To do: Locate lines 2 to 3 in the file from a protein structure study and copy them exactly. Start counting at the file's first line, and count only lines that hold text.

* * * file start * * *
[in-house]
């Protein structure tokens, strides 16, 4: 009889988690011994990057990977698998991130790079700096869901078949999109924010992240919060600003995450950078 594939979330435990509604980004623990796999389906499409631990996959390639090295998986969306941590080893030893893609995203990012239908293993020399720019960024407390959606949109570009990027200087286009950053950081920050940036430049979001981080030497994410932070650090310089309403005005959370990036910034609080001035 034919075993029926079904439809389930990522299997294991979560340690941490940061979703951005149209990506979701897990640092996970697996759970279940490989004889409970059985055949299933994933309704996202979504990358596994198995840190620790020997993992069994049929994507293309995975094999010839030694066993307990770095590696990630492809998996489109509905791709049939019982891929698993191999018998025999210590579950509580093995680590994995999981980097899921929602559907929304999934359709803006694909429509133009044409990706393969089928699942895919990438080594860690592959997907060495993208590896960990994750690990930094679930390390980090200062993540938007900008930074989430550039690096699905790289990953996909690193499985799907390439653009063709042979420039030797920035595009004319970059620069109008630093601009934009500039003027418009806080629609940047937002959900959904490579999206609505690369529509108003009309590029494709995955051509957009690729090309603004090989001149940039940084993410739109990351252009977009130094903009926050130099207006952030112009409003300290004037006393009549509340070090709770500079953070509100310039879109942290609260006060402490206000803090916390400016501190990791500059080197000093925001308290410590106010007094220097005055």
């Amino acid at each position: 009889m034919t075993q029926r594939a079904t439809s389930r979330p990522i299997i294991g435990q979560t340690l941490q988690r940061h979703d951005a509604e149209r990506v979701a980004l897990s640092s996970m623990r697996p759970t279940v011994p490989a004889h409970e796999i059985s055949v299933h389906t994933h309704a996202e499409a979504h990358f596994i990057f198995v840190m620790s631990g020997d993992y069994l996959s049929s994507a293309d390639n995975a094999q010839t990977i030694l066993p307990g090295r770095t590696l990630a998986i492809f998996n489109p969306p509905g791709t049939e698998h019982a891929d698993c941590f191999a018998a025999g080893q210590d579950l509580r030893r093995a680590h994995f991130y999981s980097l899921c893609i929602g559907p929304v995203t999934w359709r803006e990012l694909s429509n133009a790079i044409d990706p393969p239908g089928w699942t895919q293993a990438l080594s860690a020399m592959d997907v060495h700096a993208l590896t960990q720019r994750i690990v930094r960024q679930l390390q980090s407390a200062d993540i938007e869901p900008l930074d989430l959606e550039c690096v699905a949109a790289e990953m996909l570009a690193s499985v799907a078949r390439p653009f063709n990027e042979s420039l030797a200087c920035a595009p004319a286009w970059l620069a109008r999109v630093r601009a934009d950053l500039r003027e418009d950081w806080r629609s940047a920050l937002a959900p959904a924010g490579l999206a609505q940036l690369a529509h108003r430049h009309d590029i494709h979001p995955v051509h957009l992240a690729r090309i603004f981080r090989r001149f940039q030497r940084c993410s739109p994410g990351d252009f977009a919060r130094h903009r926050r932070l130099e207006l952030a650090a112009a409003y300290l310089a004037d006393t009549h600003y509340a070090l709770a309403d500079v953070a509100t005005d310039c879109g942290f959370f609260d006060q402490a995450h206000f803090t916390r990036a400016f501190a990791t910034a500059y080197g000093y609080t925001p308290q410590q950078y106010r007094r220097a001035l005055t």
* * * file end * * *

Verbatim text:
């Protein structure tokens, strides 16, 4: 009889988690011994990057990977698998991130790079700096869901078949999109924010992240919060600003995450950078 594939979330435990509604980004623990796999389906499409631990996959390639090295998986969306941590080893030893893609995203990012239908293993020399720019960024407390959606949109570009990027200087286009950053950081920050940036430049979001981080030497994410932070650090310089309403005005959370990036910034609080001035 034919075993029926079904439809389930990522299997294991979560340690941490940061979703951005149209990506979701897990640092996970697996759970279940490989004889409970059985055949299933994933309704996202979504990358596994198995840190620790020997993992069994049929994507293309995975094999010839030694066993307990770095590696990630492809998996489109509905791709049939019982891929698993191999018998025999210590579950509580093995680590994995999981980097899921929602559907929304999934359709803006694909429509133009044409990706393969089928699942895919990438080594860690592959997907060495993208590896960990994750690990930094679930390390980090200062993540938007900008930074989430550039690096699905790289990953996909690193499985799907390439653009063709042979420039030797920035595009004319970059620069109008630093601009934009500039003027418009806080629609940047937002959900959904490579999206609505690369529509108003009309590029494709995955051509957009690729090309603004090989001149940039940084993410739109990351252009977009130094903009926050130099207006952030112009409003300290004037006393009549509340070090709770500079953070509100310039879109942290609260006060402490206000803090916390400016501190990791500059080197000093925001308290410590106010007094220097005055």
């Amino acid at each position: 009889m034919t075993q029926r594939a079904t439809s389930r979330p990522i299997i294991g435990q979560t340690l941490q988690r940061h979703d951005a509604e149209r990506v979701a980004l897990s640092s996970m623990r697996p759970t279940v011994p490989a004889h409970e796999i059985s055949v299933h389906t994933h309704a996202e499409a979504h990358f596994i990057f198995v840190m620790s631990g020997d993992y069994l996959s049929s994507a293309d390639n995975a094999q010839t990977i030694l066993p307990g090295r770095t590696l990630a998986i492809f998996n489109p969306p509905g791709t049939e698998h019982a891929d698993c941590f191999a018998a025999g080893q210590d579950l509580r030893r093995a680590h994995f991130y999981s980097l899921c893609i929602g559907p929304v995203t999934w359709r803006e990012l694909s429509n133009a790079i044409d990706p393969p239908g089928w699942t895919q293993a990438l080594s860690a020399m592959d997907v060495h700096a993208l590896t960990q720019r994750i690990v930094r960024q679930l390390q980090s407390a200062d993540i938007e869901p900008l930074d989430l959606e550039c690096v699905a949109a790289e990953m996909l570009a690193s499985v799907a078949r390439p653009f063709n990027e042979s420039l030797a200087c920035a595009p004319a286009w970059l620069a109008r999109v630093r601009a934009d950053l500039r003027e418009d950081w806080r629609s940047a920050l937002a959900p959904a924010g490579l999206a609505q940036l690369a529509h108003r430049h009309d590029i494709h979001p995955v051509h957009l992240a690729r090309i603004f981080r090989r001149f940039q030497r940084c993410s739109p994410g990351d252009f977009a919060r130094h903009r926050r932070l130099e207006l952030a650090a112009a409003y300290l310089a004037d006393t009549h600003y509340a070090l709770a309403d500079v953070a509100t005005d310039c879109g942290f959370f609260d006060q402490a995450h206000f803090t916390r990036a400016f501190a990791t910034a500059y080197g000093y609080t925001p308290q410590q950078y106010r007094r220097a001035l005055t």